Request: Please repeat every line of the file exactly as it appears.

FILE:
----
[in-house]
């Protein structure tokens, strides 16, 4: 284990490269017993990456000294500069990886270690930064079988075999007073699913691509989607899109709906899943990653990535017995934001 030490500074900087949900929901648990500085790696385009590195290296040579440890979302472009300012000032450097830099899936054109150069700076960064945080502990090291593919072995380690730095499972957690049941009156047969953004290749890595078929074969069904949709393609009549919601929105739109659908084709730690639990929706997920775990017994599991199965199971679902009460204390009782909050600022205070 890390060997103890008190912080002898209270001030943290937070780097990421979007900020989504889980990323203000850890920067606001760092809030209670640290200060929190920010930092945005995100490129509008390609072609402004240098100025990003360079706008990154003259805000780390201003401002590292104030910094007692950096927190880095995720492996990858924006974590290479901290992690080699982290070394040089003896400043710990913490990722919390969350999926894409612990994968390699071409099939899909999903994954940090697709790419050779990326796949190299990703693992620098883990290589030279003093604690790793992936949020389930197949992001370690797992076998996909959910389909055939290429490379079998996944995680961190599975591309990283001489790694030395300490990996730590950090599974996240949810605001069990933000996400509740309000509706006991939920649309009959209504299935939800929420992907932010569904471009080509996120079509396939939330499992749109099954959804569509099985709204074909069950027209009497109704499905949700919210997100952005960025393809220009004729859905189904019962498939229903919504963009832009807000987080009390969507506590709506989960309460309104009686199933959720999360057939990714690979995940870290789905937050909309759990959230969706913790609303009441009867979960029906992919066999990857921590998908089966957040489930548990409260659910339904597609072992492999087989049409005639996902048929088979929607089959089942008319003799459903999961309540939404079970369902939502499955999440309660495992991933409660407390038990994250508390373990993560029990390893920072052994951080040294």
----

[in-house]
């Protein structure tokens, strides 16, 4: 284990490269017993990456000294500069990886270690930064079988075999007073699913691509989607899109709906899943990653990535017995934001 030490500074900087949900929901648990500085790696385009590195290296040579440890979302472009300012000032450097830099899936054109150069700076960064945080502990090291593919072995380690730095499972957690049941009156047969953004290749890595078929074969069904949709393609009549919601929105739109659908084709730690639990929706997920775990017994599991199965199971679902009460204390009782909050600022205070 890390060997103890008190912080002898209270001030943290937070780097990421979007900020989504889980990323203000850890920067606001760092809030209670640290200060929190920010930092945005995100490129509008390609072609402004240098100025990003360079706008990154003259805000780390201003401002590292104030910094007692950096927190880095995720492996990858924006974590290479901290992690080699982290070394040089003896400043710990913490990722919390969350999926894409612990994968390699071409099939899909999903994954940090697709790419050779990326796949190299990703693992620098883990290589030279003093604690790793992936949020389930197949992001370690797992076998996909959910389909055939290429490379079998996944995680961190599975591309990283001489790694030395300490990996730590950090599974996240949810605001069990933000996400509740309000509706006991939920649309009959209504299935939800929420992907932010569904471009080509996120079509396939939330499992749109099954959804569509099985709204074909069950027209009497109704499905949700919210997100952005960025393809220009004729859905189904019962498939229903919504963009832009807000987080009390969507506590709506989960309460309104009686199933959720999360057939990714690979995940870290789905937050909309759990959230969706913790609303009441009867979960029906992919066999990857921590998908089966957040489930548990409260659910339904597609072992492999087989049409005639996902048929088979929607089959089942008319003799459903999961309540939404079970369902939502499955999440309660495992991933409660407390038990994250508390373990993560029990390893920072052994951080040294």